Prions in other Proteomes

Saccharomyces cerevisiae is the organism from which more information about its prion proteins has been so far collected (Alberti et al., 2009; Malinovska et al., 2013). These works showed for the first time that proteins could be employed for amazing functions such as epigenetic elements essential to adapt the cellular metabolism and increase the cell survival in front of environmental changes (Alberti et al., 2009; Newby and Lindquist, 2013). In S. cerevisiae the prion proteins are associated to functions that involve the formation of contacts such as RNA-binding, membrane-interacting, DNA binding and protein interaction domains (Malinovska et al., 2013). These proteins are located at the cytoskeleton, nucleus, ribonucleoprotein complexes, and chromatin. Comparing S. cerevisiae with other eukaryotic proteomes shows PrD-containing proteins with similar function and location. For example, in human and fruit fly these proteins are also involved in transcription, chromatin remodeling, ribonucleoprotein complex formation, and cytoskeleton (Malinovska et al., 2013). In animals, PrDs tend to be involved in the regulation of central biological processes and organism development, which in vertebrates includes the development of the neural crest. Hence, many human PrD are found in RNA-binding proteins, which deregulation has previously been associated with several neurodegenerative diseases (King et al., 2012).

Eukaryote PrD-containing proteins show less functional diversity than bacteria. In fact, here we have collected all the enriched eukaryote functions (i.e., transcription, RNA binding, and DNA binding) in just one cluster (nucleotide binding). Despite this difference, it appears that, independently of the considered taxon, PrD-containing proteins appear to be involved in a similar regulatory purpose: adapting the cell to a variable environment. This purpose is basically achieved through the control of the expression in eukaryotes, but in prokaryotes this is also reached by interacting with the environment, since microorganisms face the constant challenge of fluctuating conditions in their natural environments. These strategies may have facilitated the invasion of new environments (e.g., water, air) and the coexistence or exploitation of diverse life forms (e.g., host cells).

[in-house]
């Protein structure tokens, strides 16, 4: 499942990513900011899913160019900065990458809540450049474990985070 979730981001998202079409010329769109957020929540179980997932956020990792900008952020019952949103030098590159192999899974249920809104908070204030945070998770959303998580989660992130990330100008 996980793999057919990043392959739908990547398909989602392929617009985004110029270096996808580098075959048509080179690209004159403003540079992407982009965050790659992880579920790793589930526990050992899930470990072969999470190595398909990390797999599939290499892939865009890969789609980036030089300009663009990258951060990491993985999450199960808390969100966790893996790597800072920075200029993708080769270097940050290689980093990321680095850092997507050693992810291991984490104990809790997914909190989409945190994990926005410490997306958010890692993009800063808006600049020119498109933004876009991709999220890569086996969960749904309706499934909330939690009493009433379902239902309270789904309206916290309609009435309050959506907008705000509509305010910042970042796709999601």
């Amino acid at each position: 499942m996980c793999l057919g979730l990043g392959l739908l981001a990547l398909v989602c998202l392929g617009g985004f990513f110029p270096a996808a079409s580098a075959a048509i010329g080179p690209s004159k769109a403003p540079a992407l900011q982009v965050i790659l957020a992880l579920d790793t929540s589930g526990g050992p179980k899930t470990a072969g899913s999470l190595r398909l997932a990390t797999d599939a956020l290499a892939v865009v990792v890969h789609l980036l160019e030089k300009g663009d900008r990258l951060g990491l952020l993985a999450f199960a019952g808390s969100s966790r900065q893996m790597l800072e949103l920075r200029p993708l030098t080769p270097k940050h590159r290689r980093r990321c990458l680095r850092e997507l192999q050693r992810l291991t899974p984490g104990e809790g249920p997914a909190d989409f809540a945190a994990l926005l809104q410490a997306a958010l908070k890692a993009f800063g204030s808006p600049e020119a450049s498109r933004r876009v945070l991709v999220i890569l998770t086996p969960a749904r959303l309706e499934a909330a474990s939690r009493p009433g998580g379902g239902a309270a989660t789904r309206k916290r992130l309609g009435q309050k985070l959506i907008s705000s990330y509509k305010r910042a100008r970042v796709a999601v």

Bacteria PrDs and Human Diseases

Our life is closely linked to bacteria, either through a parasitic or symbiotic relationship. On one hand, human microbiota is required to assist many processes and ensure a healthy body. On the other hand, many common pathogenic bacteria are acquiring antibiotic resistance in all regions of the world (e.g., urinary tract infections, pneumonia, bloodstream infections; WorldHealthOrganisation, WHO). These bacteria cause many hospital-acquired infections, such as the methicillin-resistant S. aureus, with an associated high mortality rate (Contreras-Martel et al., 2011; WorldHealthOrganisation, WHO).

To the already intricate scenario where bacteria and host interact, the risk of their amyloid proteins concurring and altering their conformational states adds an extra level of complexity (Otzen and Nielsen, 2008). Additionally, the long periods that bacteria stay in the body, due to chronic infection or microbiota coexistence, enhances the chances of this event. In fact, recent studies have demonstrated that bacterial amyloids can initiate the formation of amyloid aggregates upon interaction with host proteins (Otzen and Nielsen, 2008; Zhou et al., 2012; Hufnagel et al., 2013; Hill and Lukiw, 2015). Moreover, it has been reported that the injection of bacteria amyloids in mice causes the development of amyloidosis (Lundmark et al., 2005). Overall, these data reminds the conformational template process associated to prion transmission and suggest that bacterial infection could be linked to neurodegenerative diseases (Friedland, 2015).

General Conclusions